The House bill’s strong fee-shifting provision is one of the most powerful tools against patent trolls and the Senate would be wise to adopt it as well. The high cost of litigation—especially attorneys’ fees—encourages settlement before trial, meaning that patent trolling has low risk and high reward when filing non-meritorious claims. Fee shifting would encourage defendants with strong claims to go to trial. More importantly, it would make trolling a less lucrative venture for the NPEs that regularly file such suits.

In a statement before the Senate Judiciary committee on May 7, 2015, Senator Patrick Leahy (D-Vt.), one of the sponsors of the PATENT Act, stated that the bill’s relaxed fee-shifting provision was an improvement on the House bill because “[i]t promotes judicial discretion and ensures the burden is on the party seeking fees to show that fees should be awarded.” He argued that the Senate bill “allows the court to refrain from awarding fees if such an award would be unjust,” such as when it might “caus[e] undue financial harm to an individual inventor or a public institution of higher education.” However, the House’s Innovation Act does not remove judicial discretion from deciding who will pay; it only shifts the burden of proof. While the Senate bill should be sufficient to protect the interests of large tech companies like Apple and Amazon, the extra burden of showing that a plaintiff’s position was not objectively reasonable after successfully defending a case would be a heavy burden for small businesses like start-ups or the “individual inventors” Leahy mentions. Senator Leahy names protecting small businesses as one goal of patent reform efforts, and the Innovation Act’s default “loser-pays” provision gives that bill the teeth to do so.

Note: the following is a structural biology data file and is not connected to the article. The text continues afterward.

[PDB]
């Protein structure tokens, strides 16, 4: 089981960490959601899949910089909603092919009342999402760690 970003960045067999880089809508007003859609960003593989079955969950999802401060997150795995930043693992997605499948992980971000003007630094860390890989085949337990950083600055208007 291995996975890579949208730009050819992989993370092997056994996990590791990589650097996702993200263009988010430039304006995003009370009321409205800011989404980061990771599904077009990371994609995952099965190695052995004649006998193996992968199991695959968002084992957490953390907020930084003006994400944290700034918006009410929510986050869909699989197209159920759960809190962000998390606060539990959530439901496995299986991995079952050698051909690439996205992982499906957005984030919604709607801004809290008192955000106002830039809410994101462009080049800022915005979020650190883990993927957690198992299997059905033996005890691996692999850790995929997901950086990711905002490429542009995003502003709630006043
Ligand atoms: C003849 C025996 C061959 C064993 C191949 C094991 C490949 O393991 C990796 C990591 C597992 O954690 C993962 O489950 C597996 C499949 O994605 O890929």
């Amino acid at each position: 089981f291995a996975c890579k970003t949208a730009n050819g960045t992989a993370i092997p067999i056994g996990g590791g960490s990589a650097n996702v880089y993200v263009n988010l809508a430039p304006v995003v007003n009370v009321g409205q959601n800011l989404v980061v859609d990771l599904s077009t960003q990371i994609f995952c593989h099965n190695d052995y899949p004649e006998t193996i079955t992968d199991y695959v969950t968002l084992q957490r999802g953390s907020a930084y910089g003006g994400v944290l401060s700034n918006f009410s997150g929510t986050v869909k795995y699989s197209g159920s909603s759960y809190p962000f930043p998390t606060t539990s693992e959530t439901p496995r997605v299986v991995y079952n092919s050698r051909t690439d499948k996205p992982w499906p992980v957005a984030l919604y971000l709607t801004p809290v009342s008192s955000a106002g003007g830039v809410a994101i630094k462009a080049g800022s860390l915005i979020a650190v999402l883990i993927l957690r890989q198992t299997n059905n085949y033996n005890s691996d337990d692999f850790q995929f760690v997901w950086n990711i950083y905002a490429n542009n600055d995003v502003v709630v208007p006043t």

A vote on the PATENT Act is likely happening this fall. While the package of reforms could have some positive effect on the tech sector, the bill’s weak fee-shifting provision will significantly limit its impact.

[1] John M. Golden, “Patent Trolls” and Patent Remedies, 85 Tex. L. Rev. 2111, 2112 (2007).

[2] Thomas H. Kramer, Proposed Legislative Solutions to the Non-Practicing Entity Patent Assertion Problem: The Risks for Biotechnology and Pharmaceuticals, 39 Del. J. Corp. L. 467, 472-73 (2014).

[3] Golden, supra at 2113.

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Resale Price Maintenance for On-line Businesses: The Hard Position of the Federal Cartel Office (Germany)

Recently, the Federal Cartel Office (FCO) imposed multi-million euro fines on manufacturers setting resale prices to avoid the increasing pressure of on-line sales on prices charged by traditional retailers.

These decisions confirm the jurisprudence developed by the FCO on that issue and demonstrate that that authority has not been sensitive, thus far, to the changes occurred in the United States after the adoption of the Leegin ruling by the Supreme Court.

Individual justifications remain possible but have not gained practical relevance, and companies should carefully consider pricing strategies that could trigger RPM concerns.

Indirect Effect: Fine Calculation, Territorial Jurisdiction, and Double Jeopardy

Recently, there have been developments in the calculation of cartel fines by the Commission and the ECJ dealt with specific aspects of the Commission’s fine calculation.